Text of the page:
More than 2,000 tree and bush species as well as 9,000 UK local forest bulbs to be planted.
The grounds of a research and advancement focus to help Leicester's quick developing space industry are to be changed into a natural life cordial zone by October.
In excess of 2,500 tree and bush species will be planted around the University of Leicester's
Space Park Leicester to further develop the site's biodiversity esteems and improve the land for people in the future.
Over the course of the following two months, 9,000 UK local forest bulbs and a broad measure of wildflower seeds will likewise be planted to tidy up the Ellis Meadows Spinney that encompasses the recreation centre.
Creating habitats for animals
As part of the project, which is funded by the Natural Environment Research Council (NERC),
a number of self-seeded trees will be removed, however they will be repurposed to help
create hedgehog friendly habitats. Removing the trees allows the woodland to breathe and
increases the value to wildlife.
The renovated grounds will also transform views for users of Space Park Leicester and the
local community which surrounds the riverside site, close to the National Space Centre.
Dan Easters, University of Leicester’s Assistant Gardens and Grounds Manager, said:
“Turning these areas into a wildlife haven will be great for Space Park Leicester
“Supporting the local environment is a great way to encourage different habitats to the
He added: “We believe that this project will have a real positive impact on both the local
wildlife population and also the local community which surrounds Space Park Leicester.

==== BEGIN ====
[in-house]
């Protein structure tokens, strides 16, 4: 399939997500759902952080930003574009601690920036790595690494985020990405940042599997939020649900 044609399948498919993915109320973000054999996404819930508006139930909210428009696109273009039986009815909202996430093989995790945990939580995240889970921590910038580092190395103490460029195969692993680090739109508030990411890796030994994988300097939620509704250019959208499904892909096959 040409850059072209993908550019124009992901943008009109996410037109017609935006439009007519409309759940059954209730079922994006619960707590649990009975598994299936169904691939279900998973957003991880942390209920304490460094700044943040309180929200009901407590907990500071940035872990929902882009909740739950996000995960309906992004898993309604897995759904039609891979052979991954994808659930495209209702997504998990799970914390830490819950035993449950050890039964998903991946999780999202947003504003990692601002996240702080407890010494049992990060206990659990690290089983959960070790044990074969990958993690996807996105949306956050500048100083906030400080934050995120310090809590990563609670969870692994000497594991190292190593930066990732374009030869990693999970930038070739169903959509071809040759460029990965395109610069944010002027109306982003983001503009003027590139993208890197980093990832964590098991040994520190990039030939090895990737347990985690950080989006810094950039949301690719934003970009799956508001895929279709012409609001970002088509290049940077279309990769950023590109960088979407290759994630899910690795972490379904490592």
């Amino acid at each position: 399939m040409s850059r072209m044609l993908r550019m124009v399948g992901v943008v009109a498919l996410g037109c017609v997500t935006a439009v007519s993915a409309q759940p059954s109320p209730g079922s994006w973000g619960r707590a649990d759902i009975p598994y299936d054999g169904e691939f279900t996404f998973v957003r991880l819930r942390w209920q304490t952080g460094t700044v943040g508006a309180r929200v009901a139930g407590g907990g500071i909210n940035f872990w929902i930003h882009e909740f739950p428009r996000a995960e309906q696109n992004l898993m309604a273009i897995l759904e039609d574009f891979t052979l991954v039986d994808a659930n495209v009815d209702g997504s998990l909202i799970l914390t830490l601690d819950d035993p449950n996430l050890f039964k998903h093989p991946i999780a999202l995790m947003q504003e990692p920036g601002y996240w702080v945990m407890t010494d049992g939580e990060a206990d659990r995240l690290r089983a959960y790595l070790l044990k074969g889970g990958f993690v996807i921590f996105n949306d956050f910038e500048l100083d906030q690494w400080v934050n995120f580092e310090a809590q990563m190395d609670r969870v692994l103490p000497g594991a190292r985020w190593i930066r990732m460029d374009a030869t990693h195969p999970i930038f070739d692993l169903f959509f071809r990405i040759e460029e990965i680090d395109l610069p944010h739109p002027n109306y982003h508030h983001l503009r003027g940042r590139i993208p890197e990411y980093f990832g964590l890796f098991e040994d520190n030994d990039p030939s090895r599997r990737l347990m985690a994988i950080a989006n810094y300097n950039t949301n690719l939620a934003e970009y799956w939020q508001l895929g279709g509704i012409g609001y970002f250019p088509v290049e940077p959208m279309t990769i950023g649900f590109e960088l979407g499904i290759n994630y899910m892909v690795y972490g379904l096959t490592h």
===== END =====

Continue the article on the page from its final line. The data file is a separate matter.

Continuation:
"The £20,000 native planting project is already well underway, having been approved by
Leicester City Council, with the land being owned by the local authority.
Leicester Deputy City Mayor for Environment and Transportation, Cllr Adam Clarke said:
“The Space Park project has helped put Leicester on the map in terms of innovation and
technology, and transforming the grounds by hugely improving its biodiversity is a fantastic
element of the project.
“Much of the area is reclaimed former industrial land which has been vastly improved by
the development of the Space Park, and this latest stage of environmental work will create a
haven for wildlife for generations to come.”
The scheme is in-line with the Universities Biodiversity Policy; Design Guide, which focuses on urban and green space regeneration improvements.
Space Park Leicester has been designed to enable collaboration between University
researchers and the private sector, creating high quality knowledge-based jobs, building the
skills base and contributing to economic growth and resilience of the economy.
The project is being led by the University of Leicester in partnership with Leicester City
Council and the Leicester and Leicestershire Enterprise Partnership (LLEP).
Written by Levitha Biji
Levitha is a broadcast journalism graduate, currently studying MA International Media and Communication Studies at the University of Nottingham. Having lived in three countries and being fluent in three languages, she's passionate about global journalism. She also runs her own blog, Levitha Mariam.